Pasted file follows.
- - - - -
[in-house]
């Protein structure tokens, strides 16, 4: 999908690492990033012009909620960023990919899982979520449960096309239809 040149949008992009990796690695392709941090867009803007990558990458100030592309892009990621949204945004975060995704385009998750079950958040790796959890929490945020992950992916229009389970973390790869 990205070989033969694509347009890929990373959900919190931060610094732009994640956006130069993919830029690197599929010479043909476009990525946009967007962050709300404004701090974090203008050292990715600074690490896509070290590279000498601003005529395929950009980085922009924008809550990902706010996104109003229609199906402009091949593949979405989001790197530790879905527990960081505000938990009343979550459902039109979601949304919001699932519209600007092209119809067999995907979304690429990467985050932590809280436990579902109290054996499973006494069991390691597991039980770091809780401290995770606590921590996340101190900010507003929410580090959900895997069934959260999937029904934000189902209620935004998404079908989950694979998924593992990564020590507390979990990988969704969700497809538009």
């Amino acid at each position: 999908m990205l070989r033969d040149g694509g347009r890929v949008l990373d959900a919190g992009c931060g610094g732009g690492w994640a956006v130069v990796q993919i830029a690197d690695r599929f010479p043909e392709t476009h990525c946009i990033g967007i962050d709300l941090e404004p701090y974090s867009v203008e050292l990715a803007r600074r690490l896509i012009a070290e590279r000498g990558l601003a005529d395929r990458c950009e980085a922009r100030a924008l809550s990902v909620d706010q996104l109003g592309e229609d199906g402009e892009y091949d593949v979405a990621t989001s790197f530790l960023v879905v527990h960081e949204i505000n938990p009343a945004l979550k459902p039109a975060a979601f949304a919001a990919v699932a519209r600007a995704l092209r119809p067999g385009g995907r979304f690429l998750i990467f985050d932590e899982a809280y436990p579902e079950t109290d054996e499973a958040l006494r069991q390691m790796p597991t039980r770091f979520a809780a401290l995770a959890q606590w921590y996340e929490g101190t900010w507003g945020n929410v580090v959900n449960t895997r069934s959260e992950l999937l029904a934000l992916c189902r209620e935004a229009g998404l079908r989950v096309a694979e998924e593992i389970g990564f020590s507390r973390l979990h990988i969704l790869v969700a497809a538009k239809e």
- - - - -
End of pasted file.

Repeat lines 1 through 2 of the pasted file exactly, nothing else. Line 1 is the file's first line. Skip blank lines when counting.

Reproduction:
[in-house]
């Protein structure tokens, strides 16, 4: 999908690492990033012009909620960023990919899982979520449960096309239809 040149949008992009990796690695392709941090867009803007990558990458100030592309892009990621949204945004975060995704385009998750079950958040790796959890929490945020992950992916229009389970973390790869 990205070989033969694509347009890929990373959900919190931060610094732009994640956006130069993919830029690197599929010479043909476009990525946009967007962050709300404004701090974090203008050292990715600074690490896509070290590279000498601003005529395929950009980085922009924008809550990902706010996104109003229609199906402009091949593949979405989001790197530790879905527990960081505000938990009343979550459902039109979601949304919001699932519209600007092209119809067999995907979304690429990467985050932590809280436990579902109290054996499973006494069991390691597991039980770091809780401290995770606590921590996340101190900010507003929410580090959900895997069934959260999937029904934000189902209620935004998404079908989950694979998924593992990564020590507390979990990988969704969700497809538009």